Last week I posted a recipe that called for an ingredient that might be unfamiliar to many people, especially non-vegetarians. I want to expand on that this week.
First off, I dislike the term meat substitute. It makes it sound like whatever you are using is second best because it is a substitute and not the “real” thing. If you want something that is like meat, why not just eat meat? I think of these ingredients as protein and they are interchangeable to me just like beef or chicken or pork are to carnivores. The great thing is when I read a recipe for a yummy sounding meal and it calls for a meat, I just change it to whatever plant based protein would work the best. Ever see a delicious sounding recipe that calls for fish and you don’t like fish so you switch it to chicken? This is exactly what I am talking about! The same can be done with recipes I post. If you like the basic recipe but do not want to make it vegetarian, just switch to your favorite protein source!
Second, the majority of my protein comes from beans, nuts and dairy (eggs, yogurt, cottage cheese, etc). I do not use much tofu (refer to my post What do I eat?), tempeh or seitan. However, they are awesome ingredients to use, occasionally, when I want to make sandwiches, chili, lasagna, no-meatloaf, stir fry, etc.
So what the heck are they? Tofu is the most familiar and probably the most maligned of plant based proteins. It is simply soy beans that have been processed down to a blob. It will take on the flavor of whatever you are cooking. There is no getting around the texture, though, unless you bake it or freeze and thaw to give it more of a chewiness. The best recipe I have for baking tofu calls for 1/3 cup each low-sodium soy sauce and lime juice combined with a couple tablespoons of oil (olive, sesame, vegetable, etc). Add tofu (either cubed or whole), marinate one to four hours and bake in a 450 degree oven for 20 minutes, turning once. You can also buy tofu that is already baked and flavored. This can be tossed on to salads or pizza, into stir fries, pastas, risottos, etc.
Tempeh is also made from soy beans but looks different because it is much sturdier (less mushy) and does not come stored in liquid. The beans are fermented and formed into a rectangular, thin block that still retains the look of the beans. If you use this and see some black on the cake, no worries. It is a natural part of the fermentation process. Don’t say yuck! If you eat blue cheese you are eating mold! It is all good! Tempeh must be cooked before eating. It is easily sliced and I use it often for sandwiches. Check out this recipe for Tempeh Reubens. It can also be grated or broken up and used to make Bolognese, lasagna, chili and any other recipes that call for ground beef.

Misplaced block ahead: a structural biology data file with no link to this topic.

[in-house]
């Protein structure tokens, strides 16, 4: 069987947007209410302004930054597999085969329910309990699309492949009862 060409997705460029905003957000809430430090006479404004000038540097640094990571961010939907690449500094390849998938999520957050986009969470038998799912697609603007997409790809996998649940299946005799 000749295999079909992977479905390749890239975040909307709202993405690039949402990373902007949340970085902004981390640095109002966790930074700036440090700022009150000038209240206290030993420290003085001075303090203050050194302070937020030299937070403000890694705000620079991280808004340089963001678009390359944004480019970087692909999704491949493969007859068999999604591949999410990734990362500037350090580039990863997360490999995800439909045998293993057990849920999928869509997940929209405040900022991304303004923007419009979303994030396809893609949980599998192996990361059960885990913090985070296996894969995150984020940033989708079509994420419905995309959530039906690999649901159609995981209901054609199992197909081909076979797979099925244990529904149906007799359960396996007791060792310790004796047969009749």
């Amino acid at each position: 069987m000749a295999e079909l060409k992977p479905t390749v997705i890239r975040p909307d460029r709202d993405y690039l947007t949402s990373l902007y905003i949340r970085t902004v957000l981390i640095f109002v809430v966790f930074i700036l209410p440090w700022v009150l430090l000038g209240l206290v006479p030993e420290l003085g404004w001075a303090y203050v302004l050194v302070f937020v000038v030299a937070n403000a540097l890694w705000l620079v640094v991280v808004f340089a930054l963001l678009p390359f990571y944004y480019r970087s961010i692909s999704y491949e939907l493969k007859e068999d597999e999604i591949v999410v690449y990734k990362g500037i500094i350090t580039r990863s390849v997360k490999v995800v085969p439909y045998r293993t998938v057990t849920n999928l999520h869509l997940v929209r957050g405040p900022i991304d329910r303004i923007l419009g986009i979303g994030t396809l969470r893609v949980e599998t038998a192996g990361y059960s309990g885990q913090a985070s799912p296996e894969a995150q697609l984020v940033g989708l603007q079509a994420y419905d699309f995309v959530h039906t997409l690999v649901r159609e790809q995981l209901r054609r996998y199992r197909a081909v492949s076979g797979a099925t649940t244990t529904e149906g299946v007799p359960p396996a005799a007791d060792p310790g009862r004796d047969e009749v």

Last, but not least, seitan. Say what? Seitan! This is not for anyone who is gluten free! This is also called wheat-meat. It is made by rinsing away the starch from wheat to leave the high protein gluten. This is kneaded and mixed with
flavorings creating a “dough” that is cooked until it has a firm, chewy texture. Seitan should always be rinsed before using, like you rinse canned beans. It is awesome sautéed with Italian seasonings and then used in any dish you might use sausage or pork.
All of these proteins can be found in the refrigerated section of a well stocked grocery store. Tofu can also be bought in a shelf stable form.
I hope these ingredients don’t scare people. I have heard comments such as “I don’t know how to pronounce it” or “I don’t know what it is” so I am not going to eat it! I laugh at this because so often we will help ourselves to crackers or chips or a frozen meal or any other processed food that has ingredients listed that sound more like a science experiment than food! Seriously, what is maltodextrin (Healthy Choice frozen meal) or tripotassium phosphate (Cheerios) or annatto extract (Wheat Thins)? I don’t have them in my pantry! Wheat and soy beans don’t sound so bad after all!
It is 90 degrees here today and I don’t want to post a recipe that calls for turning on the oven or stove! Here is a delicious, no-bake dessert that uses tofu. Trust me, you will never know it is in there! I have made this often and no one ever guesses the “secret” ingredient! Enjoy!